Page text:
Inactive 'Active Worlds' MMO Explored With An Eerie Discovery Or Just A Nostalgic Revisit?

MMO-related games have been around for quite some time, and Active Worlds is no exception. Kotaku reported that YouTuber Vinesauce decided to take a visit to the ancient MMO to explore the nearly-abandoned world. The reason for the word "nearly" is that it's up to interpretation of the live-streamer's encounter.

The Active Worlds game is probably considered ancient by technology standards, but is still apparently explorable and thought to be completely abandoned -- until the discovery of a questionable NPC. It was thought by Vinesauce to be an NPC, asking if he was in need of assistance, until it was responding in a fashion a human being would.

The Active World's character was starting to give dialogue in a fashion that was a bit organic, but role-playing at the same time. As if an actor playing a part in a mysterious role. Vinesauce even asked it, him, or her questions that would elicit a non-scripted response, and it seems to have done so.

Should Scully and Mulder be called in on this one?

The ambiance of music playing in the background was akin to the mood, considering the hair-raising discovery of a lone wanderer by the name of Hitomi Fujiko. According to Vinesauce, he said this encounter wasn't planned, and having had a YouTube presence for two years, he admits he's been known not to be the type to plan ahead according to his video.

Just like Vinesauce/Vinny and Hitomi, perhaps they were just feeding a nostalgic moment along with around 6,000 other live streaming viewers?

(Not safe for work. Some profanity in the commentary.)

Active Worlds is an MMO in a sandbox format that's been around since 1995, and is still being acknowledged via a website to have celebrated 20 years of existence, with even scheduled events throughout the course of 2015. The premise of the platform is as follows via the site's statement.
"Welcome to ActiveWorlds, a sandbox platform for creating anything you can think of, inside a universe with hundreds of worlds, millions of objects, and a dedicated and friendly community."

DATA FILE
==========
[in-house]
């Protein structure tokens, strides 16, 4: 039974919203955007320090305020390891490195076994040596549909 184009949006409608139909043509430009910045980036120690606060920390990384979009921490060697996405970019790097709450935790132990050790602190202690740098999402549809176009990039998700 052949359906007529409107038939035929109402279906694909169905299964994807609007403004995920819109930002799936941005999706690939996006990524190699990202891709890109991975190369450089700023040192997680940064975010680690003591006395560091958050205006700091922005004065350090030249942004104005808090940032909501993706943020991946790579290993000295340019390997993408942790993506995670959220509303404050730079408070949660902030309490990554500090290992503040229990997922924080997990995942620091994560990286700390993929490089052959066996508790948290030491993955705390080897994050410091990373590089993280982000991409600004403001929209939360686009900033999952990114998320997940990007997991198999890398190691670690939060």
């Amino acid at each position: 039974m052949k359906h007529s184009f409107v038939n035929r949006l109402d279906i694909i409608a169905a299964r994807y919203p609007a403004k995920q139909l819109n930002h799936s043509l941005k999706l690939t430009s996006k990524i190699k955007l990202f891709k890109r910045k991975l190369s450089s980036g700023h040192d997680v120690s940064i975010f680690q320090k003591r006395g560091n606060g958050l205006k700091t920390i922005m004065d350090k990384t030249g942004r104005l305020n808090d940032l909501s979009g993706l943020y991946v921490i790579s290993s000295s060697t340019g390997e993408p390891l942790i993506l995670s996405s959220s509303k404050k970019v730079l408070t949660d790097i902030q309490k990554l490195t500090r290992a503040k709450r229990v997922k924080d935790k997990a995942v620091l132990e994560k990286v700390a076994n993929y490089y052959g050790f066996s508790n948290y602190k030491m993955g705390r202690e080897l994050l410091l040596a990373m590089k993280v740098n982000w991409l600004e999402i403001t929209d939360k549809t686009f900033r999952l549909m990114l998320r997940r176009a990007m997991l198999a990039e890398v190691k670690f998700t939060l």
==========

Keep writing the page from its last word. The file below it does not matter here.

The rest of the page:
Vinesauce mentioned that about 6,000 people were watching his live streaming video of Active Worlds, but unable to register an account with the site which "clusterf**ked their servers", according to Kotaku via Vinesauce's YouTube comments.

Perhaps this would mark a rebirth of the popularity of the Active Worlds game itself? Would this garner so much interest in a newly trending internet piece, feeding upon the nostalgic minds of those who once played the MMO game?

This wouldn't be entirely shocking as a couple of months ago in January, the abandoned MMORPG Greed Monger is back in development. It actually hit a few speed bumps with the Kickstarter venture last year, but there's been a declaration for fans to move forward toward the game's development. So would it stand to reason that Active Worlds would in the future gain popularity?

Just like historical activists who decide to start a petition or movement to preserve an old landmark or house, there are people out there that enjoy the nostalgia that vintage video games can offer.

It wasn't at first thought that value could be placed upon software that's no longer in use, but around the end of last year the Electronic Frontier Foundation saw to it that a petition be put forward in order to preserve online games, minus the MMORPGs, according to Massively Overpowered. The exemptions were approved by the Library of Congress as it renewed and expanded protections for fair uses.

Although Active Worlds servers look to be running and with the 20-year anniversary acknowledgement, there doesn't seem to be much in danger as said about in the aforementioned vintage games.

It is interesting to relive past memories of a once flourishing MMORPG, regardless of the simpler graphics. Perhaps others that played Active Worlds online in unison back in 1995 may bump into each other once more and play some virtual catch-up after what was witnessed here?

[Photo by Sean Gallup/Getty Images]